When you start thinking like a buyer and use the right search terms, optimize those search terms by using them together in the right places. When searching online, google is a great place to start. However, it can be overwhelming and generic. If googling isn't finding you what you need, try these places.

Facebook events and groups. See if your area has a Facebook group for makers and sellers, remember to check all the combinations of the words from tip number 2. Many events also create a page for that event on Facebook. So when you search, make sure you search the "event"s too.

Instagram accounts. Where I live there are a few Instagram accounts that are dedicated to sharing events for makers to apply for. Here is an example of a Minnesota Art Market account. There are even more accounts by local travel bloggers and influencers who try to tell their audiences where to shop small. You can use those posts to look into events that might still need vendors, or at least add them to your list for next year. Check for links in their bio to find more details on the events the accounts mention or message them if you have trouble finding the website or info page for the event.

City government websites. Your city and the cities around you should have a chamber of commerce website. It's likely they have resources for local businesses and events. If they don't, you can also reach out to someone who works there and ask if the city will be putting on any events to support small businesses, such as markets, fairs, or even networking events. Here is an example of a city chamber of commerce here in Minnesota that lists its events online.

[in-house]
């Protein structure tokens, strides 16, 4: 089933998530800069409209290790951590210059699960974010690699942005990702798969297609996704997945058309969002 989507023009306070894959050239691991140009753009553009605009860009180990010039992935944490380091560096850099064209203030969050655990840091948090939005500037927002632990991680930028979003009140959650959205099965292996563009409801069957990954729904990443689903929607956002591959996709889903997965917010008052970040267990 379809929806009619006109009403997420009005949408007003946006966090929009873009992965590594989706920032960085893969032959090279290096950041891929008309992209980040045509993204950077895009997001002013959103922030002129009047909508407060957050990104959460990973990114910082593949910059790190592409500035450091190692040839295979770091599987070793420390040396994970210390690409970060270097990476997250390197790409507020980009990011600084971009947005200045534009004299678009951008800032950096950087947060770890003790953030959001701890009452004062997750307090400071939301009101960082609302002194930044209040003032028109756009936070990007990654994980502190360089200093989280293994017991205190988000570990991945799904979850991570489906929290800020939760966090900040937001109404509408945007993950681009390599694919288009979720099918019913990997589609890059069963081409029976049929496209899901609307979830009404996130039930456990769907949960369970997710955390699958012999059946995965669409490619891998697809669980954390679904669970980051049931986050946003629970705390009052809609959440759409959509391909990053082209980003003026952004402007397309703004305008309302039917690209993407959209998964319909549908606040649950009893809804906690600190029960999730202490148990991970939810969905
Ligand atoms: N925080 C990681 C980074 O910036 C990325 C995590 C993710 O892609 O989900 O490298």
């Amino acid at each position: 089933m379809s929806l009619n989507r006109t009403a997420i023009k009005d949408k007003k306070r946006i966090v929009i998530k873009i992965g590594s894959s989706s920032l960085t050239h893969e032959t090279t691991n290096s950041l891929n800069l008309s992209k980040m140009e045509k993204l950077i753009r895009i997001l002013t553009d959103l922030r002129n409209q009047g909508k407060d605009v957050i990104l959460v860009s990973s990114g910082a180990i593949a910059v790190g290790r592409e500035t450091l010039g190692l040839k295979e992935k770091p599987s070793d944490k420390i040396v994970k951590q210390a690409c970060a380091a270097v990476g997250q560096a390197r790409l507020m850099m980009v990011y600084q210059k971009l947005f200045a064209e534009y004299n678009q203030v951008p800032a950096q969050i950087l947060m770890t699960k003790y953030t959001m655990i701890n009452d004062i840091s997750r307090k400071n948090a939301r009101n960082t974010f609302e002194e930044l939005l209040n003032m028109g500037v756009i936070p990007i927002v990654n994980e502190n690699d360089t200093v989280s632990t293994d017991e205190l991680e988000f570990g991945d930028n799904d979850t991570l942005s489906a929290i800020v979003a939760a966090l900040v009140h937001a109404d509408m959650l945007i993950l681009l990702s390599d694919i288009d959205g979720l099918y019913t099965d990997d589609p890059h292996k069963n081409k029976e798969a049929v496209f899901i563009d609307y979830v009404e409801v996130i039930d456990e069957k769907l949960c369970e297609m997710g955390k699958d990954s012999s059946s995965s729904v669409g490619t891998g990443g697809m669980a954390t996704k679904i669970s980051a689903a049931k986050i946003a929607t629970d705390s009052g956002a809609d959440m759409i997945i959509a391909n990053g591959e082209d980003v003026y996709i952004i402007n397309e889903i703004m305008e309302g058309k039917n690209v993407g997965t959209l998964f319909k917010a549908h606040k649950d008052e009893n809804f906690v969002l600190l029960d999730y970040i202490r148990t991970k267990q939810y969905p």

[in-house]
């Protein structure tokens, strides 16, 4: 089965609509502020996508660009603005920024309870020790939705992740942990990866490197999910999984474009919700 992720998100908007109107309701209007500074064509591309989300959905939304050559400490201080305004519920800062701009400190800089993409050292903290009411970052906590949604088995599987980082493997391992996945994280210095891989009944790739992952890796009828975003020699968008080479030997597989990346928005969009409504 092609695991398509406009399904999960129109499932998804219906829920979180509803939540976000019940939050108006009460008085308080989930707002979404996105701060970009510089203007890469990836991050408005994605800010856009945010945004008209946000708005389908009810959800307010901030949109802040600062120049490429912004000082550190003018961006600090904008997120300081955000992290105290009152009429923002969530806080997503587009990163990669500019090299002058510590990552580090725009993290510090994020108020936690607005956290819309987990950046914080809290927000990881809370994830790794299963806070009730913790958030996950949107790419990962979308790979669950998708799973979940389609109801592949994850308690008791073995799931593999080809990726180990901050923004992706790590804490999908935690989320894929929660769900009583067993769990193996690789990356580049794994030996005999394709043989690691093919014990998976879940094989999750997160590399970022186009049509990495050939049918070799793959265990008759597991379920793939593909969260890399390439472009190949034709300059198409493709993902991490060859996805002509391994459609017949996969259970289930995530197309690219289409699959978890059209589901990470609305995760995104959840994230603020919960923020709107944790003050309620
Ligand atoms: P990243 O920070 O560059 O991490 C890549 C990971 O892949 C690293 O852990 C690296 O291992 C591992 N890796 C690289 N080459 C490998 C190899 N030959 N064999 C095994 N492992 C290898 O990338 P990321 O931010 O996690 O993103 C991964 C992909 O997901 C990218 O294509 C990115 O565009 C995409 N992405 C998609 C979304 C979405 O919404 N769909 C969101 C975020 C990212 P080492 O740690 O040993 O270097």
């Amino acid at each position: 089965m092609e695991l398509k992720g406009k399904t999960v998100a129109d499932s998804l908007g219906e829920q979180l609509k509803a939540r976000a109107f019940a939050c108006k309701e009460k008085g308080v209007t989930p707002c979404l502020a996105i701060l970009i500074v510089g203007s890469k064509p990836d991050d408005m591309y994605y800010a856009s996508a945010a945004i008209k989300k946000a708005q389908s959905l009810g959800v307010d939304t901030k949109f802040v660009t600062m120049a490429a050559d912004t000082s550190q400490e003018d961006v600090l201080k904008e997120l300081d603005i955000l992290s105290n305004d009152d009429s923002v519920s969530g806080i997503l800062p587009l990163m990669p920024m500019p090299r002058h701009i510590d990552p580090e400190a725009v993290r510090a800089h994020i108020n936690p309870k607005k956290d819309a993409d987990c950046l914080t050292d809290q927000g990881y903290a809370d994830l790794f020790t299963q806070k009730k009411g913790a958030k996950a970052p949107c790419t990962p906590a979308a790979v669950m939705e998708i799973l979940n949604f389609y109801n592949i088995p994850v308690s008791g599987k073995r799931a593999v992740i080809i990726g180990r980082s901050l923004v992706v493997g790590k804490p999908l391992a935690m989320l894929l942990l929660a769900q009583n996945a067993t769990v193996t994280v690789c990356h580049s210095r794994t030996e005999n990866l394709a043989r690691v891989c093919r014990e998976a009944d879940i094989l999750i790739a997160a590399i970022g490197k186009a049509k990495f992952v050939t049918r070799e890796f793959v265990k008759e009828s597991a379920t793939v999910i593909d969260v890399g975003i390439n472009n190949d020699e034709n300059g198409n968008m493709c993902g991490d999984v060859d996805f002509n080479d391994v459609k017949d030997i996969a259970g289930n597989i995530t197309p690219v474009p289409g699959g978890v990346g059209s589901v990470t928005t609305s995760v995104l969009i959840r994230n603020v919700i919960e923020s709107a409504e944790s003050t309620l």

Zapplication.org. This website is used by many large and well-attended fine art festivals and fairs. Because of their renown, they are also more expensive but it's definitely something to look into, even if they are events you might not do your first few years at markets. Check it out here.

The best way to find a good event?

Go to events and talk to the vendors. By attending events in person, you'll be able to see what types of items are sold, what price ranges they are selling for, how well attended they are, and get the general vibe. When you talk to vendors, you can ask about the application process, booth fees, contact info for who runs it, and any other questions you might have.

Happy Event Hunting!

Did I miss something? Let me know how you find your events and I'll be sure to share them with others and give you the credit. Let's continue to help each other learn and find success at craft fairs and art markets (and pop-up shops, holiday festivals, May markets, and everywhere else!) Once you find your perfect craft fair, check out this blog post to make sure you have fun doing it!

Want to get more insider tips for the craft market world? Join my email list here!

TIPS From Other Makers

The MessyBrunette mentioned on Instagram that "it's helpful to see who has signed up. I always make sure most of the vendors are handmade artists". This is a great idea when possible, thanks for sharing!